Phase II reactions are also known as conjugation or synthetic reactions. Many drugs do not have a polar chemical group suitable for conjugation, so conjugation occurs only after a phase I reaction. Other drugs, such as morphine, already have a polar group that serves as a “handle” for conjugation, and they undergo these reactions directly. Various endogenous compounds can be attached to parent drugs or their phase I metabolites to form different conjugation products. These endogenous substrates include glucuronic acid, acetate, and amino acids. Mercapturic acid conjugates result from the binding of exogenous compounds to glutathione. Other conjugation reactions produce sulfated or methylated derivatives of drugs or their metabolites. Like the cytochrome P450 system, the enzymes that catalyze phase II reactions are inducible. Phase II reactions produce conjugates that are polar, water-soluble compounds. This facilitates the ultimate excretion of the drug via the kidneys or hepatobiliary secretion. Like CYP, there are different families and superfamilies of the enzymes that catalyze phase II biotransformations.
Genetic Variations in Drug Metabolism
For most enzymes involved in phase I and phase II reactions, there are several biologically available isoforms. Drug metabolism varies substantially among individuals because of variability in the genes controlling the numerous enzymes responsible for biotransformation (see Chapter 6). For most drugs, individual subjects' rates of metabolism have a unimodal distribution. However, distinct subpopulations with different rates of elimination of some drugs have been identified. The resulting multimodal distribution of individual rates of metabolism is known as polymorphism. For example, different genotypes result in either normal, low, or (rarely) absent plasma pseudocholinesterase activity, accounting for the well-known differences in individuals' responses to succinylcholine, which is hydrolyzed by this enzyme. Many drug-metabolizing enzymes exhibit genetic polymorphism, including CYP and various transferases that catalyze phase II reactions. However, none of these have a sex-related difference.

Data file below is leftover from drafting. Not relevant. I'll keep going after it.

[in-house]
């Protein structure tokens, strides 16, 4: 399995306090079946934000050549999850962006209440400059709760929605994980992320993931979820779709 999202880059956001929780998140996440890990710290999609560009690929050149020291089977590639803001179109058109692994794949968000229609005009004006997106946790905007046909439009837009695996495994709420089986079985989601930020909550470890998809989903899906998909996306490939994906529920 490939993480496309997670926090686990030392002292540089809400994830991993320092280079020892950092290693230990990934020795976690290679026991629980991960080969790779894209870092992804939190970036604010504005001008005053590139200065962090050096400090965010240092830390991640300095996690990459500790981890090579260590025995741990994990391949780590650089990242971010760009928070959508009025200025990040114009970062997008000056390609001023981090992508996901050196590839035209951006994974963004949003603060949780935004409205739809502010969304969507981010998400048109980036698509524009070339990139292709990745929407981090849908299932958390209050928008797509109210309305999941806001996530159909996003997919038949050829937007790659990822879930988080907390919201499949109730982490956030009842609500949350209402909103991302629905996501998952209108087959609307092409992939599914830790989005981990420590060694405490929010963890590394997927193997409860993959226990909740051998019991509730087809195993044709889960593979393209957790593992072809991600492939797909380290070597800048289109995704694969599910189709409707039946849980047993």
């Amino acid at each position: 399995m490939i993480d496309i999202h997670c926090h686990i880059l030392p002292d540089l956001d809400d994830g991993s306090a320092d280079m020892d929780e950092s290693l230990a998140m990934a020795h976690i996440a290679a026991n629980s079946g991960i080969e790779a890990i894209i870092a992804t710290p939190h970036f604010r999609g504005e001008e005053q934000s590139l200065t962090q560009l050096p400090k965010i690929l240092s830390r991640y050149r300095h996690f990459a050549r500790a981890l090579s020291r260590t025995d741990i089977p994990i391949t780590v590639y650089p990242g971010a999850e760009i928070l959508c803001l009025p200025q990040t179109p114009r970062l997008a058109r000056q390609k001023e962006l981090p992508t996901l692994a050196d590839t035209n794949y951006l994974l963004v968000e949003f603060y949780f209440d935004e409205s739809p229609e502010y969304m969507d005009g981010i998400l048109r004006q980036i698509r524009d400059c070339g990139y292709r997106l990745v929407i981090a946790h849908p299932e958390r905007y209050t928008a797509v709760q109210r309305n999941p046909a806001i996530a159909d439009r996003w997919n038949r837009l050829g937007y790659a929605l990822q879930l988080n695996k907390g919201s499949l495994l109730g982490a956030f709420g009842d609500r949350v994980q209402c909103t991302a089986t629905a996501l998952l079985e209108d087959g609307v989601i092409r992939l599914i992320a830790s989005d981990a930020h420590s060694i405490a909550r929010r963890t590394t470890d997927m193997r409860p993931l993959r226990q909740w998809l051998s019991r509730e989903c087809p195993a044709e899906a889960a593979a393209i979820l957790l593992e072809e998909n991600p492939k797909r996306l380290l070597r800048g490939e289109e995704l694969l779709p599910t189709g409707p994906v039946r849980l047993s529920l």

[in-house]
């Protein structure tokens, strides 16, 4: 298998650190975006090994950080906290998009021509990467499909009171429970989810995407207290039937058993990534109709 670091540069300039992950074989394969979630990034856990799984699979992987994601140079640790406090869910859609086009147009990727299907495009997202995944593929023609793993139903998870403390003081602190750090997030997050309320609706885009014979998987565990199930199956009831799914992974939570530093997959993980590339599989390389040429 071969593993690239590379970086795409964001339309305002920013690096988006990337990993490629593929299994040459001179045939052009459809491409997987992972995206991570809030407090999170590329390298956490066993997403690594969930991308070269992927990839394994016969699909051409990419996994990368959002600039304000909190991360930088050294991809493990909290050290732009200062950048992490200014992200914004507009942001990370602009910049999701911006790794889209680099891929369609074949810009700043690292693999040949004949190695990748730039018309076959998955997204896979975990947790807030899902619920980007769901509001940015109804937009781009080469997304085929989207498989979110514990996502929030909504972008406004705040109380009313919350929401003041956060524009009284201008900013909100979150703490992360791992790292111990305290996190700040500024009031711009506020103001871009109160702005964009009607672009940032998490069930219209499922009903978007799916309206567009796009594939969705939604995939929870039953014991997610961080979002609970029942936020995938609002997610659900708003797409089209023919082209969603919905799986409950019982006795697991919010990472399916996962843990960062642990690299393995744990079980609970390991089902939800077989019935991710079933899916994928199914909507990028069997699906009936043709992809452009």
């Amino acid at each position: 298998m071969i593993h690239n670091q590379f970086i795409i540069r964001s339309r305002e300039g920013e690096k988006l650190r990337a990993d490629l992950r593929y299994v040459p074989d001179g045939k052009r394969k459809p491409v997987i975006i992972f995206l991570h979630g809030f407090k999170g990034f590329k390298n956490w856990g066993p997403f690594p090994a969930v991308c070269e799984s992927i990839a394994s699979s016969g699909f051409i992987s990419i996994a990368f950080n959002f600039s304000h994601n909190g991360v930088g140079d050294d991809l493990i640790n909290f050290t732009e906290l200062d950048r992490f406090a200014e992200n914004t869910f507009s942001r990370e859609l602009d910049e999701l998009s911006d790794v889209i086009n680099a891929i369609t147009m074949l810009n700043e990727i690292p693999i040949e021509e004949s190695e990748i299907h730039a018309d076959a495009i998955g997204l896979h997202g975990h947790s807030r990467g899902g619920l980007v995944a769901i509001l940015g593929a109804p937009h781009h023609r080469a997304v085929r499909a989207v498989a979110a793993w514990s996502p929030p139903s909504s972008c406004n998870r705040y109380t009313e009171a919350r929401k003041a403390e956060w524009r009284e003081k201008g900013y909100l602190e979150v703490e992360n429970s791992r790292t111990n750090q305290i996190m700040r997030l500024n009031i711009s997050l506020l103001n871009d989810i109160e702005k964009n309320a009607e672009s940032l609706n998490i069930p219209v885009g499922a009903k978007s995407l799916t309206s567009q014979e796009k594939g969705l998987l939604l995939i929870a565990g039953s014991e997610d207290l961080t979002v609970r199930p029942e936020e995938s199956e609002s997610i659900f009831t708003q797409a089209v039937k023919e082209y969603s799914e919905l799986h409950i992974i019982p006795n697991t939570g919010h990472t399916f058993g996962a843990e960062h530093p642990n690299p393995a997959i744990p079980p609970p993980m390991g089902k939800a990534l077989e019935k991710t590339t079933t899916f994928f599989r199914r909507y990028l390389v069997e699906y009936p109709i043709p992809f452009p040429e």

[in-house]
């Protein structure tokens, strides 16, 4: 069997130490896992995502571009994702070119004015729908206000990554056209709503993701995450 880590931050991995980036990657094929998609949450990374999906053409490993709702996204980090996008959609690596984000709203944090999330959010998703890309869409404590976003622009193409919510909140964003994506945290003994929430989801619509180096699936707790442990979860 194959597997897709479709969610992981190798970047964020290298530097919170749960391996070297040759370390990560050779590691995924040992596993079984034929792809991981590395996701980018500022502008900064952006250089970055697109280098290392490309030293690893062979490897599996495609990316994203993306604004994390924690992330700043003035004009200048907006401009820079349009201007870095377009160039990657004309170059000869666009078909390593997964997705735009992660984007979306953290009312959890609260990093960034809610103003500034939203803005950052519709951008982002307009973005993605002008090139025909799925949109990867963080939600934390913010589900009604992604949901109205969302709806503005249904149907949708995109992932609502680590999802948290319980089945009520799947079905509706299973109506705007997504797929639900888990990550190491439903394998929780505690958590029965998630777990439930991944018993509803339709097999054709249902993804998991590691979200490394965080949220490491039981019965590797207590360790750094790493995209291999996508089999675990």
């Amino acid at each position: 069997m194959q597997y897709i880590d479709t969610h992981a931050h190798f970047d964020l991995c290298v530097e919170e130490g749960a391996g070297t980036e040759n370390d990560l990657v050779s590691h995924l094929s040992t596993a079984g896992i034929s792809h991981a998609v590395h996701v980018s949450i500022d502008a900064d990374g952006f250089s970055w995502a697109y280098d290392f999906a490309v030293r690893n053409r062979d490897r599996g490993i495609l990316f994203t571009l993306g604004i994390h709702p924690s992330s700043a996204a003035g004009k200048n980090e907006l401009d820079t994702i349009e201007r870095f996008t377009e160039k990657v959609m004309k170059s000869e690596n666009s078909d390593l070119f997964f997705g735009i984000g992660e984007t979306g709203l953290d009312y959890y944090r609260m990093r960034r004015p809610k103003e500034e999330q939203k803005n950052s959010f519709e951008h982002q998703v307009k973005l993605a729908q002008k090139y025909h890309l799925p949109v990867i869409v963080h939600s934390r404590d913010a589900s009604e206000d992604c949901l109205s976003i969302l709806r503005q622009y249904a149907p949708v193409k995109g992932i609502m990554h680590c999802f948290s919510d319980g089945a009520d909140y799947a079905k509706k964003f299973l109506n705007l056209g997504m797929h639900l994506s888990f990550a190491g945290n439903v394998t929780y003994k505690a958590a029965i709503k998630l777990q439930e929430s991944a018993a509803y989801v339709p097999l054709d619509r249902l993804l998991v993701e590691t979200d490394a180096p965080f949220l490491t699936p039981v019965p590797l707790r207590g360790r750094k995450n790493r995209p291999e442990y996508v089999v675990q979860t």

Chronologic Variations in Drug Metabolism
The activity and capacity of the CYP enzymes increase from subnormal levels in the fetal and neonatal period to reach normal levels at about 1 year of age. Although age is a covariate in mathematical models of drug elimination, it is not clear if these changes are related to chronologic changes in organ
function (age-related organ dysfunction) or a decrease in CYP levels with increasing age. In contrast, it is clear that the neonate has a limited ability to perform phase II conjugation reactions, but after normalizing phase II activity over the initial year of life, advanced age does not affect the capacity to perform phase II reactions.
Renal Drug Clearance
The primary role of the kidneys in drug elimination is to excrete into urine the unchanged, hydrophilic drugs, and the hepatic-derived metabolites from phase I and phase II reactions of lipophilic drugs. The passive elimination of drugs by passive glomerular filtration is a very inefficient process—any significant degree of binding of the drug to plasma proteins or erythrocytes will decrease the renal clearance below the glomerular filtration rate of 20% of renal blood flow. In order to make renal elimination more efficient, discrete active transporters of organic acids and bases exist in the proximal renal tubular cells. Although these transporters are saturable, they allow for the renal clearance of drugs to approach the entire renal blood flow.